Paul Krugman: Time to save the planet

We are now achingly close to achieving a renewable-energy revolution

Once renewable energy becomes an obvious success anti-environmentalism will start to lose its political grip

Once renewable energy becomes an obvious success anti-environmentalism will start to lose its political grip

 

So what’s really at stake in this year’s US election? Well, among other things, the fate of the planet.

Last year was the hottest on record, by a wide margin, which should – but won’t – put an end to climate deniers’ claims that global warming has stopped. The truth is that climate change just keeps getting scarier; it is, by far, the most important policy issue facing the world. Still, this US election would not have much bearing on the issue if there were no prospect of effective action against the looming catastrophe.

But the situation on that front has changed drastically for the better in recent years, because we are now achingly close to achieving a renewable-energy revolution. What’s more, getting that energy revolution would not require a political revolution. All it would take are fairly modest policy changes, some of which have happened and others of which are underway. But those changes won’t happen if the wrong people end up in power.

To see what I am talking about, you need to know something about the current state of climate economics, which has changed far more in recent years than most people seem to realise.

Most people who think about the issue at all probably imagine that achieving a drastic reduction in greenhouse gas emissions would necessarily involve big economic sacrifices. This view is required orthodoxy on the right, where it forms a second line of defence against action, just in case denial of climate science and witch-hunts against climate scientists do not do the trick. For example, in the last Republican debate Marco Rubio insisted, as he has before, that cap-and-trade would be “devastating for our economy”.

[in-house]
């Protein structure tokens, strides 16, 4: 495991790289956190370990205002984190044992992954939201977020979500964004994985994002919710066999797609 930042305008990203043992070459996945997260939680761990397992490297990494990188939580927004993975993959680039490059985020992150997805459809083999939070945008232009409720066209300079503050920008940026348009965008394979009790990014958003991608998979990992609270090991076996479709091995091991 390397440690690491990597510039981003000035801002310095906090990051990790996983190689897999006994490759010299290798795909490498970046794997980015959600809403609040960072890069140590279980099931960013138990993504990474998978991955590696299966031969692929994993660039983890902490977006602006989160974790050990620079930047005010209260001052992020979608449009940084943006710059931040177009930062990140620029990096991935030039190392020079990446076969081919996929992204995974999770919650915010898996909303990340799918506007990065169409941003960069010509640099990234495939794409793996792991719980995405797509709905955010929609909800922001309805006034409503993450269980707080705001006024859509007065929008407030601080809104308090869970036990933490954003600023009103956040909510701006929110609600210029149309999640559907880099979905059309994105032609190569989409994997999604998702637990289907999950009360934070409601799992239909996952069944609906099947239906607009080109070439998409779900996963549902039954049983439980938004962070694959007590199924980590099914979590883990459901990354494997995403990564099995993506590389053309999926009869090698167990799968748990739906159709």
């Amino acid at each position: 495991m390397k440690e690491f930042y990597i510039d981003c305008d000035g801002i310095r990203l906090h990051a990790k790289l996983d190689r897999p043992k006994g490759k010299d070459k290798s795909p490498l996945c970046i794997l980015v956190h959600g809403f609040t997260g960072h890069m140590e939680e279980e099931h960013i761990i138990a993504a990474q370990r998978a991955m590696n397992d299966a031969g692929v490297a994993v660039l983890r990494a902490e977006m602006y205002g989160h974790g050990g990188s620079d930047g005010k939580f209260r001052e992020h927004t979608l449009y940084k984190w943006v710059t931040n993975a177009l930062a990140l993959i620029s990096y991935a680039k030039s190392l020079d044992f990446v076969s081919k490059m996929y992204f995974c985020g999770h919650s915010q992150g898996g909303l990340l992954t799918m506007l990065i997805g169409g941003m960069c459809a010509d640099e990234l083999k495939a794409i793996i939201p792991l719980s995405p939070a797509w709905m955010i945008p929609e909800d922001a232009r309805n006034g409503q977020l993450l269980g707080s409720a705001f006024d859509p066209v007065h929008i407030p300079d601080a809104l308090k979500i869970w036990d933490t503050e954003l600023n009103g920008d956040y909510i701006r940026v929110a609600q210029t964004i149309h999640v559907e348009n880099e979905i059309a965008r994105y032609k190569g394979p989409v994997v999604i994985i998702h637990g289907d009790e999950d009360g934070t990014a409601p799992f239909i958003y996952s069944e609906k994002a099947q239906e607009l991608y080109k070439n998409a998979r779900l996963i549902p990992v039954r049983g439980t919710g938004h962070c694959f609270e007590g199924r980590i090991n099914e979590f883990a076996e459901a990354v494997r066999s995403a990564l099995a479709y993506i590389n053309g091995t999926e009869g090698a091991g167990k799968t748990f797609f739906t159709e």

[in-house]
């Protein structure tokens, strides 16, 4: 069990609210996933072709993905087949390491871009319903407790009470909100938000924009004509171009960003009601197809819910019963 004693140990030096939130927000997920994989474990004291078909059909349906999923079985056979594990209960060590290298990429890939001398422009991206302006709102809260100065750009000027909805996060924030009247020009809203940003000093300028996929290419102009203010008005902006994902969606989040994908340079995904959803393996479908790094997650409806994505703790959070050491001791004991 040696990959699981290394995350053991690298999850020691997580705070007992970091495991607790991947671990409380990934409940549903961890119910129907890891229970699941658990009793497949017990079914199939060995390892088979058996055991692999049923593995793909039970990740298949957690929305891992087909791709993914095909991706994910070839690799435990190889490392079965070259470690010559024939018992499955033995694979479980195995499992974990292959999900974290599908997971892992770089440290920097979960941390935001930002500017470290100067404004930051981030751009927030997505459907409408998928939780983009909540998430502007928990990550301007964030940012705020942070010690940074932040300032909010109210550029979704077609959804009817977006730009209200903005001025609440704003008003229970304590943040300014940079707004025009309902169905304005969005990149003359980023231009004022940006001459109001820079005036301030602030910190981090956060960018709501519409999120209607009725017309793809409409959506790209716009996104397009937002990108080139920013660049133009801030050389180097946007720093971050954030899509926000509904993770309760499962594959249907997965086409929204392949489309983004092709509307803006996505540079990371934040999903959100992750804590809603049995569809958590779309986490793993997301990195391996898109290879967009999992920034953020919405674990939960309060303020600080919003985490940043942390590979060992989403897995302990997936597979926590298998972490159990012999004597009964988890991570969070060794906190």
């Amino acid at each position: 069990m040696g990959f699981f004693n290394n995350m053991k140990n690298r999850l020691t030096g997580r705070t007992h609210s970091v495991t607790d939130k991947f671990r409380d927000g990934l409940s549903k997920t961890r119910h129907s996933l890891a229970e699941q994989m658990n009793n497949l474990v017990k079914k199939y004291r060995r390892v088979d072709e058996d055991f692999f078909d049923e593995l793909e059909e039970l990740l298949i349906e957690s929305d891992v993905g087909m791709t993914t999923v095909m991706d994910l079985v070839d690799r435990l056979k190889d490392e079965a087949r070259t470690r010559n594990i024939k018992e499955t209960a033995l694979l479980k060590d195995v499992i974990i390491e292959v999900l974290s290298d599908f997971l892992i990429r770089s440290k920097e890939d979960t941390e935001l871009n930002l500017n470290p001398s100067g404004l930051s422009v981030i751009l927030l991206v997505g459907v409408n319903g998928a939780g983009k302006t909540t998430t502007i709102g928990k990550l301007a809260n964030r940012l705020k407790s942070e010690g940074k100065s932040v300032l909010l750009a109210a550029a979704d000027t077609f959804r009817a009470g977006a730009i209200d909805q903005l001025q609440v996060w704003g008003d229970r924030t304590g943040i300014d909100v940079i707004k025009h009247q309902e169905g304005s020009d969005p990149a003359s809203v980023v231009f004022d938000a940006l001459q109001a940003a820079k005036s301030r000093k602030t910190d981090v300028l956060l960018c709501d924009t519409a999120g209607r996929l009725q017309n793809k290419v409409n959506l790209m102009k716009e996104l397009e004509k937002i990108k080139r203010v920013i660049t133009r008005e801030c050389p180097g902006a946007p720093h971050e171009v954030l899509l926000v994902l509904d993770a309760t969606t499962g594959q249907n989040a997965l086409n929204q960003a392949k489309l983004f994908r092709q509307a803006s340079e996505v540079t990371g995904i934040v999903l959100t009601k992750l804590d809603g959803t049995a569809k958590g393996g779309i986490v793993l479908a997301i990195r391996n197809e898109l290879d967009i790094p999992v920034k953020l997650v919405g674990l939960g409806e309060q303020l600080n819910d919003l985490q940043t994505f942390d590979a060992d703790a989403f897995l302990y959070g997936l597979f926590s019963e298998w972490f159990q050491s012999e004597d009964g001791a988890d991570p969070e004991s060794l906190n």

Overthrowing capitalism

But things are actually much more hopeful than that, thanks to remarkable technological progress in renewable energy.

So what will it take to achieve a large-scale shift from fossil fuels to renewables, a shift to sun and wind instead of fire? Financial incentives, and they don’t have to be all that huge. Tax credits for renewables that were part of the Obama stimulus plan, and were extended under the recent budget deal, have done a lot to accelerate the energy revolution. The Environmental Protection Agency’s Clean Power Plan, with strong incentives to move away from coal, will do much more.

And none of this will require new legislation; we can have an energy revolution even if the crazies retain control of the House.

Now, sceptics may point out that even if all these good things happen, they will not be enough on their own to save the planet. For one thing, we are only talking about electricity generation, which is a big part of the climate change problem but not the whole thing. For another, we are only talking about one country when the problem is global.

But I would argue that the kind of progress now within reach could produce a tipping point in the right direction. Once renewable energy becomes an obvious success and, yes, a powerful interest group, anti-environmentalism will start to lose its political grip. And an energy revolution in America would let it take the lead in global action. – Copyright New York Times 2016

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